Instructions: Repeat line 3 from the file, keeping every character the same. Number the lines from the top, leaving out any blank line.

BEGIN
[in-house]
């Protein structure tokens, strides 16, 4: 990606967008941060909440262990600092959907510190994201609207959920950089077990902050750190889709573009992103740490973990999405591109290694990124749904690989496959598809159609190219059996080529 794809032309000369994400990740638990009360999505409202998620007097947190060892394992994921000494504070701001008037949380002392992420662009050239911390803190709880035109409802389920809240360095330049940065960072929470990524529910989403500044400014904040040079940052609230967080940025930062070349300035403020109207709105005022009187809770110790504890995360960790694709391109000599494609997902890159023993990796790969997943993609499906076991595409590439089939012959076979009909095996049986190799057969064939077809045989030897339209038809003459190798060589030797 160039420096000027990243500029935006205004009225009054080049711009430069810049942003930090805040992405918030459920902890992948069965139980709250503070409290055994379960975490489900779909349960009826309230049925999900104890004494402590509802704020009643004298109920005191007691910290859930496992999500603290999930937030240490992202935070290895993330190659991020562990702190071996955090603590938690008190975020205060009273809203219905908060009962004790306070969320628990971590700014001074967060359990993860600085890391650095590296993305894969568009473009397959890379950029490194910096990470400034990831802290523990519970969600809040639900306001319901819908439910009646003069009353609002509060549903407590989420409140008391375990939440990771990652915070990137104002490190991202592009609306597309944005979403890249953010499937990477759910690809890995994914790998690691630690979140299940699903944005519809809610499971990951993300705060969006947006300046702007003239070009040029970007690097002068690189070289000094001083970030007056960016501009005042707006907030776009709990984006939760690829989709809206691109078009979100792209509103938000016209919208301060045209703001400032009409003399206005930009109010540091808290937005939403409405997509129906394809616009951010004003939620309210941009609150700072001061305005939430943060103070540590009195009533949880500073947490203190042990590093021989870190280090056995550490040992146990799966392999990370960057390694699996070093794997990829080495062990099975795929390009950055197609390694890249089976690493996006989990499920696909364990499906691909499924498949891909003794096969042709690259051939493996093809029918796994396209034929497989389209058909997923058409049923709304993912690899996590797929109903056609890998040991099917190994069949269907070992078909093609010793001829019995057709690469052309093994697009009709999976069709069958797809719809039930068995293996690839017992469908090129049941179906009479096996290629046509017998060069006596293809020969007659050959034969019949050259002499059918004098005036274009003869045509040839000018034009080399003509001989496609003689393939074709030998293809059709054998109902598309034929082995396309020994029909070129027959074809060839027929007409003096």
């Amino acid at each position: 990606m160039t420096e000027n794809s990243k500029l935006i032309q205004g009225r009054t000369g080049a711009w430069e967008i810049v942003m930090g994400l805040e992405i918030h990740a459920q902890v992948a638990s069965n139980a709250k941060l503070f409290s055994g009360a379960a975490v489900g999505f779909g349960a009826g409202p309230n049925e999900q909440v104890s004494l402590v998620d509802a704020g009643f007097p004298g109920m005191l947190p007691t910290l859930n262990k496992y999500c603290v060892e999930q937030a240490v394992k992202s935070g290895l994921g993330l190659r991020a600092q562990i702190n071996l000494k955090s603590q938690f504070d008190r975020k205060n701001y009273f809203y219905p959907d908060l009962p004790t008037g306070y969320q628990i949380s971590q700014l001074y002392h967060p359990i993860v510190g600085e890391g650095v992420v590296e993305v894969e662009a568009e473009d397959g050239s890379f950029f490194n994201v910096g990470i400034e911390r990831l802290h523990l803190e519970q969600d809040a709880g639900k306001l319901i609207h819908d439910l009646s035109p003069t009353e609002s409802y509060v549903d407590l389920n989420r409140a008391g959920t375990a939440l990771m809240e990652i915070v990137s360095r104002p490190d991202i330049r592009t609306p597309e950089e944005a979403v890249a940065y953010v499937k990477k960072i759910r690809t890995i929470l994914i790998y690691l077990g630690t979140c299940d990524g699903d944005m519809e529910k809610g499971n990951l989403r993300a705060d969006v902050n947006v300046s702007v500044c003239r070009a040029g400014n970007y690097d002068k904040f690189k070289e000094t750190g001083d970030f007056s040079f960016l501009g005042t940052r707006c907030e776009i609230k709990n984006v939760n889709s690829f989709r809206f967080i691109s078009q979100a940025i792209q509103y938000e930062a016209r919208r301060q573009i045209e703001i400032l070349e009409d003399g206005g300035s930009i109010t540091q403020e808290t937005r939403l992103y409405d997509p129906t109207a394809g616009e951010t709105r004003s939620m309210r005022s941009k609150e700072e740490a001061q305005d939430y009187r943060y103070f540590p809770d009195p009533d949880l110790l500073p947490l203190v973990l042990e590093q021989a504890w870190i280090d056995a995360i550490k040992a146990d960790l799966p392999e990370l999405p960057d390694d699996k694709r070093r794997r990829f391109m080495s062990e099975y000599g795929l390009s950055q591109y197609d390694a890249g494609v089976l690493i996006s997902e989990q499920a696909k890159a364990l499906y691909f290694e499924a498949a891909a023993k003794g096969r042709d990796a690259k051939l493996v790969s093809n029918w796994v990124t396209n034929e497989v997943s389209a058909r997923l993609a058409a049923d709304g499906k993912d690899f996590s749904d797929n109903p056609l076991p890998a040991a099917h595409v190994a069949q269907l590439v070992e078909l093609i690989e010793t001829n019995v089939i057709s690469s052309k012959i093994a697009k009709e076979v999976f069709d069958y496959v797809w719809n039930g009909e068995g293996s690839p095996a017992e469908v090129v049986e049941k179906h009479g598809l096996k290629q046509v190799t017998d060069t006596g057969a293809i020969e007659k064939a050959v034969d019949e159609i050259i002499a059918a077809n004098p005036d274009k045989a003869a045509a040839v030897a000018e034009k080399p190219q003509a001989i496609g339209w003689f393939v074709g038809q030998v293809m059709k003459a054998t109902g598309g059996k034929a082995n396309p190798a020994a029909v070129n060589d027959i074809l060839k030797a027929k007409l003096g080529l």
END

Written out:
């Amino acid at each position: 990606m160039t420096e000027n794809s990243k500029l935006i032309q205004g009225r009054t000369g080049a711009w430069e967008i810049v942003m930090g994400l805040e992405i918030h990740a459920q902890v992948a638990s069965n139980a709250k941060l503070f409290s055994g009360a379960a975490v489900g999505f779909g349960a009826g409202p309230n049925e999900q909440v104890s004494l402590v998620d509802a704020g009643f007097p004298g109920m005191l947190p007691t910290l859930n262990k496992y999500c603290v060892e999930q937030a240490v394992k992202s935070g290895l994921g993330l190659r991020a600092q562990i702190n071996l000494k955090s603590q938690f504070d008190r975020k205060n701001y009273f809203y219905p959907d908060l009962p004790t008037g306070y969320q628990i949380s971590q700014l001074y002392h967060p359990i993860v510190g600085e890391g650095v992420v590296e993305v894969e662009a568009e473009d397959g050239s890379f950029f490194n994201v910096g990470i400034e911390r990831l802290h523990l803190e519970q969600d809040a709880g639900k306001l319901i609207h819908d439910l009646s035109p003069t009353e609002s409802y509060v549903d407590l389920n989420r409140a008391g959920t375990a939440l990771m809240e990652i915070v990137s360095r104002p490190d991202i330049r592009t609306p597309e950089e944005a979403v890249a940065y953010v499937k990477k960072i759910r690809t890995i929470l994914i790998y690691l077990g630690t979140c299940d990524g699903d944005m519809e529910k809610g499971n990951l989403r993300a705060d969006v902050n947006v300046s702007v500044c003239r070009a040029g400014n970007y690097d002068k904040f690189k070289e000094t750190g001083d970030f007056s040079f960016l501009g005042t940052r707006c907030e776009i609230k709990n984006v939760n889709s690829f989709r809206f967080i691109s078009q979100a940025i792209q509103y938000e930062a016209r919208r301060q573009i045209e703001i400032l070349e009409d003399g206005g300035s930009i109010t540091q403020e808290t937005r939403l992103y409405d997509p129906t109207a394809g616009e951010t709105r004003s939620m309210r005022s941009k609150e700072e740490a001061q305005d939430y009187r943060y103070f540590p809770d009195p009533d949880l110790l500073p947490l203190v973990l042990e590093q021989a504890w870190i280090d056995a995360i550490k040992a146990d960790l799966p392999e990370l999405p960057d390694d699996k694709r070093r794997r990829f391109m080495s062990e099975y000599g795929l390009s950055q591109y197609d390694a890249g494609v089976l690493i996006s997902e989990q499920a696909k890159a364990l499906y691909f290694e499924a498949a891909a023993k003794g096969r042709d990796a690259k051939l493996v790969s093809n029918w796994v990124t396209n034929e497989v997943s389209a058909r997923l993609a058409a049923d709304g499906k993912d690899f996590s749904d797929n109903p056609l076991p890998a040991a099917h595409v190994a069949q269907l590439v070992e078909l093609i690989e010793t001829n019995v089939i057709s690469s052309k012959i093994a697009k009709e076979v999976f069709d069958y496959v797809w719809n039930g009909e068995g293996s690839p095996a017992e469908v090129v049986e049941k179906h009479g598809l096996k290629q046509v190799t017998d060069t006596g057969a293809i020969e007659k064939a050959v034969d019949e159609i050259i002499a059918a077809n004098p005036d274009k045989a003869a045509a040839v030897a000018e034009k080399p190219q003509a001989i496609g339209w003689f393939v074709g038809q030998v293809m059709k003459a054998t109902g598309g059996k034929a082995n396309p190798a020994a029909v070129n060589d027959i074809l060839k030797a027929k007409l003096g080529l």